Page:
The premise of the series is very simple, elegantly so; years ago, with crime and lawlessness on the rise, a never-quite-named John F. Kennedy created the top-secret organization called CURE (which wasn’t an acronym) that would work outside the bounds of the Constitution in order to protect it. This organization is ultimately composed of just three men: Harold W. Smith, an ex-CIA analyst with an expertise in the nascent science of computers who is able to compile and analyze the information flowing through all of the databases in the world; Remo Williams, the titular Destroyer, a cop from Newark, New Jersey who is framed and executed for a crime he didn’t commit in order to recruit him into CURE; and Chiun, the latest and last Master of Sinanju, the original fighting art from which all others are descended, who trains Williams, giving him skills that are superhuman and ushering him into a world of mysticism and mystery. One of the beauties of the series is that, like LUPIN III, once you understand the core characters, you can pretty much jump in anywhere.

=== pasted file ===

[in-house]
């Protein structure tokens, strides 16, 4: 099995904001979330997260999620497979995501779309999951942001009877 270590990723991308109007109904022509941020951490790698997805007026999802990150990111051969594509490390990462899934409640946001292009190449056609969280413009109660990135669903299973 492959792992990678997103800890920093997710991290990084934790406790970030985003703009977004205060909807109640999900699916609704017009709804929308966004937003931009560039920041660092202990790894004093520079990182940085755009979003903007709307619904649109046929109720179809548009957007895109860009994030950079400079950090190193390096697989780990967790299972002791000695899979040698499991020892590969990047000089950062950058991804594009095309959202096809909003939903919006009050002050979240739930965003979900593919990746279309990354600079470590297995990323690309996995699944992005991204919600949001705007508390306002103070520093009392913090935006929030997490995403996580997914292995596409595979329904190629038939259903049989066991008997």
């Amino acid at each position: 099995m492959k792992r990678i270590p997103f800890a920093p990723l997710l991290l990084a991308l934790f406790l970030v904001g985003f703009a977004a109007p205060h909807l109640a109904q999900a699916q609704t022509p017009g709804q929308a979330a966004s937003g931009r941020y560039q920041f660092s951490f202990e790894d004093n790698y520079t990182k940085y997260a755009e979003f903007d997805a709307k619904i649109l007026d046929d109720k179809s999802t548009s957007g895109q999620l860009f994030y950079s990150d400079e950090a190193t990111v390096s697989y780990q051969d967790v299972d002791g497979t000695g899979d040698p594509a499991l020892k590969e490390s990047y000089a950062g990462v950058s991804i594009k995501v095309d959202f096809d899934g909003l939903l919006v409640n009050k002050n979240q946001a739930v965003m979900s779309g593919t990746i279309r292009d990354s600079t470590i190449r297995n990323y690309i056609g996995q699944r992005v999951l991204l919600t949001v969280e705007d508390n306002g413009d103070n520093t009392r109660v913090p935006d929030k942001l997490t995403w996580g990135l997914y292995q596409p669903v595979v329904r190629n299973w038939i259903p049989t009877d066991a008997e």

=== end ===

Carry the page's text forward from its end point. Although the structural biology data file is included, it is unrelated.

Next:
These were fast, breezy books, especially in the 1970s where the idea was to release with regularity. When I came in, there were a total of 49 books in the series, and I went through them at a clip of ten a week, supplied in my efforts by our local used book emporium called the Bookateria. They would sell the paperbacks at half off, and you could get credit for bringing books in to them, so I started with the first ten books and cycled my way through them all.
What makes the DESTROYER series work, really, is the relationships between the characters, in particular that between the street-savvy-but-dim Remo and the carping Jewish mother Chiun. And make no mistake about it, these books push the same buttons that super hero comics do–to the point where there are continuing subplots and recurring villains. In addition, while the discipline of Sinanju starts off as being just a really good martial art, it quickly becomes more of that, transforming Remo and Chiun into superhumans capable of performing feats the equal of anything put on the four-color page.